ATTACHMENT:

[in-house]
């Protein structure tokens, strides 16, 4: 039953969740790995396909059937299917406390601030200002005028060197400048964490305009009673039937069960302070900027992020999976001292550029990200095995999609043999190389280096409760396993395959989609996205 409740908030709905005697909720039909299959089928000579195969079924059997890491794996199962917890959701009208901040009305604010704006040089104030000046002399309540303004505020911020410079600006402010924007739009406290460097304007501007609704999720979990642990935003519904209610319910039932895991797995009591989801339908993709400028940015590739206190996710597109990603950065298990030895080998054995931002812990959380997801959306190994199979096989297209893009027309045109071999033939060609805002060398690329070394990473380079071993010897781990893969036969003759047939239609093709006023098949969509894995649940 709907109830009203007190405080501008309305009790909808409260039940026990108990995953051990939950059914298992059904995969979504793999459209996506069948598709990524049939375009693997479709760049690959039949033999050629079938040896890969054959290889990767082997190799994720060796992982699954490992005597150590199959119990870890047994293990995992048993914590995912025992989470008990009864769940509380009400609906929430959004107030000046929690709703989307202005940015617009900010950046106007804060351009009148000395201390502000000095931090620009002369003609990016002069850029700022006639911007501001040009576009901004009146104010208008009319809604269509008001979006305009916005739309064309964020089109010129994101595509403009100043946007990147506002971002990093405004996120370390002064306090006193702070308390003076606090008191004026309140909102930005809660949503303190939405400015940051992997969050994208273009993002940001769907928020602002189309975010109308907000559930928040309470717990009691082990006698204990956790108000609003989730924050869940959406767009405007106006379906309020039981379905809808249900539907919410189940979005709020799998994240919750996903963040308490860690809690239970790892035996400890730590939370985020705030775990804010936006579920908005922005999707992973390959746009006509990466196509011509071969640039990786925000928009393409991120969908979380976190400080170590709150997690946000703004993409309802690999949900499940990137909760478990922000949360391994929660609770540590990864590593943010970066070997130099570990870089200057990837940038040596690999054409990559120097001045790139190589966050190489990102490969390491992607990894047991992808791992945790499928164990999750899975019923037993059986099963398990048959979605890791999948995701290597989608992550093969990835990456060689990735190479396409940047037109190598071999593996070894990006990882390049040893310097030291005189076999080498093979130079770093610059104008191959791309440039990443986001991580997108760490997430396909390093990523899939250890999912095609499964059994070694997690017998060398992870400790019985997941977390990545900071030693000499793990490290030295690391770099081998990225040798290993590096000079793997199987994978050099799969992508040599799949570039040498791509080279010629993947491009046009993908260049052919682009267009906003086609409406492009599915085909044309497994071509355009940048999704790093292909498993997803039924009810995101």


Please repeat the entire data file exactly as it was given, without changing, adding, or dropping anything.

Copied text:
[in-house]
């Protein structure tokens, strides 16, 4: 039953969740790995396909059937299917406390601030200002005028060197400048964490305009009673039937069960302070900027992020999976001292550029990200095995999609043999190389280096409760396993395959989609996205 409740908030709905005697909720039909299959089928000579195969079924059997890491794996199962917890959701009208901040009305604010704006040089104030000046002399309540303004505020911020410079600006402010924007739009406290460097304007501007609704999720979990642990935003519904209610319910039932895991797995009591989801339908993709400028940015590739206190996710597109990603950065298990030895080998054995931002812990959380997801959306190994199979096989297209893009027309045109071999033939060609805002060398690329070394990473380079071993010897781990893969036969003759047939239609093709006023098949969509894995649940 709907109830009203007190405080501008309305009790909808409260039940026990108990995953051990939950059914298992059904995969979504793999459209996506069948598709990524049939375009693997479709760049690959039949033999050629079938040896890969054959290889990767082997190799994720060796992982699954490992005597150590199959119990870890047994293990995992048993914590995912025992989470008990009864769940509380009400609906929430959004107030000046929690709703989307202005940015617009900010950046106007804060351009009148000395201390502000000095931090620009002369003609990016002069850029700022006639911007501001040009576009901004009146104010208008009319809604269509008001979006305009916005739309064309964020089109010129994101595509403009100043946007990147506002971002990093405004996120370390002064306090006193702070308390003076606090008191004026309140909102930005809660949503303190939405400015940051992997969050994208273009993002940001769907928020602002189309975010109308907000559930928040309470717990009691082990006698204990956790108000609003989730924050869940959406767009405007106006379906309020039981379905809808249900539907919410189940979005709020799998994240919750996903963040308490860690809690239970790892035996400890730590939370985020705030775990804010936006579920908005922005999707992973390959746009006509990466196509011509071969640039990786925000928009393409991120969908979380976190400080170590709150997690946000703004993409309802690999949900499940990137909760478990922000949360391994929660609770540590990864590593943010970066070997130099570990870089200057990837940038040596690999054409990559120097001045790139190589966050190489990102490969390491992607990894047991992808791992945790499928164990999750899975019923037993059986099963398990048959979605890791999948995701290597989608992550093969990835990456060689990735190479396409940047037109190598071999593996070894990006990882390049040893310097030291005189076999080498093979130079770093610059104008191959791309440039990443986001991580997108760490997430396909390093990523899939250890999912095609499964059994070694997690017998060398992870400790019985997941977390990545900071030693000499793990490290030295690391770099081998990225040798290993590096000079793997199987994978050099799969992508040599799949570039040498791509080279010629993947491009046009993908260049052919682009267009906003086609409406492009599915085909044309497994071509355009940048999704790093292909498993997803039924009810995101």